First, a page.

Jews probably could have endured in the Diaspora had theirs been the only type of political organization in the world. But their political system was not basically structured to defend itself against outside enemies seeking it annihilation.In fact, Jews and Judaism have survived in the Diaspora, and they are doing rather well at that. It is hard to see how a series like Nextbook, despite its occasional amaratzes, dilletantism, and rightwing slant, could have been produced in Israel (unless some rich American Jewish neocon donated money to the Shalem Center). Wisse should ask why no Israelis are writing Hebrew versions of "Jews and Power," and why there is no public in the Jewish state for such books. Or why nobody in Israel under the age of sixty writes the history of the Israel-Palestinian confilct the way she does, unless associated with the Shalem Center or Bar Ilan. But wait -- the story gets better. It turns out that the above quotation is an adaptation of Jean-François Revel's prediction in 1983 about the "imminent demise of democracy". Oh, boy, was that "Chicken-Little" wrong! Wisse has the honesty to admit that "the implosion of the Soviet Union proved his fears groundless in this instance" but this "by no means lessens the value of his insights." That's odd. I would have thought that historical facts have a direct bearing on the value of one's insights. They do for historians. But not, apparently, for professors of literature, where the perception and interpretation of facts are what matters.
Wednesday, September 5, 2007
Tough Jewess -- Wisse's "Jews and Power"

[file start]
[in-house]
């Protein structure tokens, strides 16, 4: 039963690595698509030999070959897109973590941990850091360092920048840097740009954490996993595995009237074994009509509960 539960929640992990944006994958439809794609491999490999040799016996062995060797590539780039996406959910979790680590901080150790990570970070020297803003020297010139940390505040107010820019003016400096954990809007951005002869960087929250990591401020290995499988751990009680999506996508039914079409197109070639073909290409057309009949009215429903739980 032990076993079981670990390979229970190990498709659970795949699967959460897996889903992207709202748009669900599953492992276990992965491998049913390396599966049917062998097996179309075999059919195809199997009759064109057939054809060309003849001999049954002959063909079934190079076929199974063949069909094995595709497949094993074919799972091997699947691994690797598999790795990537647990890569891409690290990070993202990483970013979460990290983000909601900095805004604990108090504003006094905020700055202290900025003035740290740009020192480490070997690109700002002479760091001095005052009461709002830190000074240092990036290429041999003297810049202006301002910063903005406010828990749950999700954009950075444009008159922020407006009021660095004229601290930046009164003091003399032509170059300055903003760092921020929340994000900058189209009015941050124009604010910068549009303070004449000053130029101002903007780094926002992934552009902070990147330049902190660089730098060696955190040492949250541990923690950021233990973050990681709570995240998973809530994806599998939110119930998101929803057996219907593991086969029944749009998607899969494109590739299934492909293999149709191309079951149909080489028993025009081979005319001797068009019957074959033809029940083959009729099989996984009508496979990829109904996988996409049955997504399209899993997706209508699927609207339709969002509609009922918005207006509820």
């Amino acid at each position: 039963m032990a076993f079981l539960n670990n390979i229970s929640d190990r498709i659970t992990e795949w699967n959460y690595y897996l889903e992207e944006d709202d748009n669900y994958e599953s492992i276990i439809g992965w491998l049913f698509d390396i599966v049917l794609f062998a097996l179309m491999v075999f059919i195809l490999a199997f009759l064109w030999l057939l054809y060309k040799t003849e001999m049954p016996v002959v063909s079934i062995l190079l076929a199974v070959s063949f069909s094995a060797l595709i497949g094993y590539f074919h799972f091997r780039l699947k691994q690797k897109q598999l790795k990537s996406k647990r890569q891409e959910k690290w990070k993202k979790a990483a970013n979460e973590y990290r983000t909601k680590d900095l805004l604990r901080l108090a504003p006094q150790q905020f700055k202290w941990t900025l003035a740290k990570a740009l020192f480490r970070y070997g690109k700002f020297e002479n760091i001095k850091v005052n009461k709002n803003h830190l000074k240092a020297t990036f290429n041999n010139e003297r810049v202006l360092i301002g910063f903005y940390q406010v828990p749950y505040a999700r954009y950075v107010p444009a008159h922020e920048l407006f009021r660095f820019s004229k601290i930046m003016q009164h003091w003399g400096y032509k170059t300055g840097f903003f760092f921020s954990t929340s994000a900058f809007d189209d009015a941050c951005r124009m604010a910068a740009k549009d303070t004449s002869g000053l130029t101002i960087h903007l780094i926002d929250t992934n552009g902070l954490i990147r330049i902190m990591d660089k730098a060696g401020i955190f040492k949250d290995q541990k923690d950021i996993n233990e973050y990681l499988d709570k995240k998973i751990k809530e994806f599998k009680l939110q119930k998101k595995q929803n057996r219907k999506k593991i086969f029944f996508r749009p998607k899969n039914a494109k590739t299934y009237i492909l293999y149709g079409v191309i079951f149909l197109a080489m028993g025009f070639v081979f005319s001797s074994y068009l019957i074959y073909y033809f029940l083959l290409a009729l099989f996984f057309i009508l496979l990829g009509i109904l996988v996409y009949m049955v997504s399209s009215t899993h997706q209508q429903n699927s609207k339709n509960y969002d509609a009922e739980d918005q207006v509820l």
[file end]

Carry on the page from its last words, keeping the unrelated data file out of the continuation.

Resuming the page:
Because of the well-orchestrated media hullabaloo, I went out and bought Ruth Wisse's new book on "Jews and Power." My expectations were low. A book that advances a grand theory of "Jewish power" by a literature professor who is neither trained in Jewish history, nor, judging from the bibliography, conversant with scholarly literature in any language besides Yiddish and English, in a series aimed for popular consumption, should be judged differently than a work of a specialist. Still, some of the previous books in the Nextbook series are useful as introductions to their topics, despite their flaws(I am thinking mainly of Nuland's Maimonides and Goldstein's Spinoza.) And the idea of a series of short, intellectually challenging books for the "educated layperson" sounds promising. Unfortunately, "Jews and Power" is a tendentious mix of personal biography, Zionist historiography, and cherry-picking of Jewish literature and history,in the grand tradition of Zionist polemics. Somewhere halfway through the book, Wisse completely loses the train of her argument about power and just provides a ZOA-approved guide to the establishment of the State of Israel through the Oslo accords, the sort of thing that Netanyahu, Dershowitz, and Bard could do in their sleep. Wisse repeats uncritically the narrative of "Exile and Return" that has been debunked time and time again by serious scholars; she manages to get around to David Biale's "beguilingly contrarian" thesis of Jewish power and powerlessness, which is a direct challenge to her book, on p. 174, ten pages before its conclusion. She does not give Biale's book any serious attention; on the contrary, she seems to think that his point is that Jews in the diaspora glorified powerlessness, whereas Biale showed that the Jewish experience in political power had not ended as good for the Jews as the Zionist historiography pretended. It is not just the tendentious of the material on Zionism -- Wisse completely omits mention of Zionists like Magnes, Buber, Scholem, etc., who don't fit into her master narrative, much less intellectual and liberal opponents of Zionism. (Cultural Zionist Ahad ha-Am get a nod, but is immediately criticized, of course, for failing to realize the need for Jewish power in a hurry.) It is not just the failure to cite, much less refute, any book on Israel-Palestine that does not fit into her mold (Has she even read Morris, Segev, Shlaim, and Kimmerling? As for Khalidi, she argues with a comparison he makes between Palestinians, Kurds, and Armenians, and then proceeds to ignore entirely the main argument of his book on Palestinian identity) She passes over Kimmerling and Migdal on Palestinian identity in silence, preferring to give her own arguments against their being a Palestinian people united by anything except "its antagonism to Israel and its usurpation of Jewish symbols, history or identity." To prove this last assertion, Wisse refers to the fact that "the Palestinians commemorate the birthday of Israel as their nakba, or catastrophe." But it is not the birthday of Israel that is their nakba -- it is the uprooting of hundreds of thousands of Palestinians from their homes, the destruction of their lives, and the thwarting of their political aspirations In any event, I could understand Wisse if she were upset at the Palestinians for whining over the loss of Palestine ("self-pity, self-punishment, and self-destruction at the hands of Israel," whatever that last phrase means) without standing up and resisting. As the advocate of people power, she should be the first to praise the PLO and Hamas for armed resistance, as she does the parallel Jewish organizations, the Haganah and the IZL ("functioning as a good boxer's two fists" (p. 126) -- fist that also killed innocents) No, it is the mind-numbing shallowness of the book -- as if a professor, any professor, can write a short book on Jewish power and powerlessness that takes in (I quote from the jacket) "everything from the Kingdom of David to the Oslo Accords." When Baer wrote his work on Galut, for all of its Zionist tendentiousness and superficiality, at least he had some grip on Jewish history. Most of the historical errors reveal the secular Zionist prism through which she views the data. Every Israeli knows where the city of Yavneh is located, but for Wisse it is "abroad" (p. 29), where Ben Zakkai took the first steps "to reconstitute Jewish religious and political authority outside the Land of Israel" (emphasis added.) Yavneh, no less than Jerusalem, is within the Land of Israel, and it became for a short time the center of the Jewish communities of the Land of Israel and the Diaspora. Of course, this mistake is telling: for the Zionists, the tragedy of 70 ce was the loss of political sovereignty and exile, to which the development of rabbinic Judaism was a response. But it was not the loss of sovereignty and exile that bothered the rabbis at Yavneh. Virtually none of the tannaim even mention "exile", and for good reason, they lived in Israel. Rather, it was the loss of the cult of the Temple, which stood at the center of Palestinian Judaism up until time. As I have written elsewhere, there was no exile following the destruction of the Temple or the Bar Kokhba revolt; there was, according to Baron, increasing voluntary emigration of Jews over centures because of the depressed economic state of the country. The Zionist narrative of exile, founded on Christian and Jewish myths, is like them -- a myth. This is not to say that later there was not a consciousness of living in exile, or a messianic hope for a restoration which waxed and waned. But to reduce Jewish history to: first, the Jews put their faith in Divine power, and then they decided, before it was too late, to bring about their own rededemption through their own power is Zionist poppycock. And what's worse; it is stale poppycock, the sort of propaganda that one finds emanating from Zionist circles a half a century ago. Will the State of Israel be good for the survival of the Jews? Only time will tell, although the initial results are worrying. Over the last half-century, many more Jews have found violent death in the Jewish state (one might say partly as a result of their being a Jewish state) than in the diaspora. Antisemitism waxes and wanes according to the rhythms of the Israeli treatment of the Palestinians and their lands, proving Brian Klug's wise observation that nowadays, most antisemitism is really disguised antizionism, and not vice versa. Still, as long as self-styled "liberal nationalists" like Ruth Wisse make their home in the diaspora, we can be assured that at least some Jews will survive. It is becoming harder and harder to find neocons of her ilk in Israel among the younger generation of Israelis -- they have to be imported from the diaspora like Michael Oren and Yoram Hazony. This is not a problem, since the growing Israeli diaspora in the US and Europe ensures the requisite level of guilt among the emigres to produce neocons among their offspring. And let us not forget the Russian aliyah... In a rather odd conclusion, Wisse writes as the thesis of her book: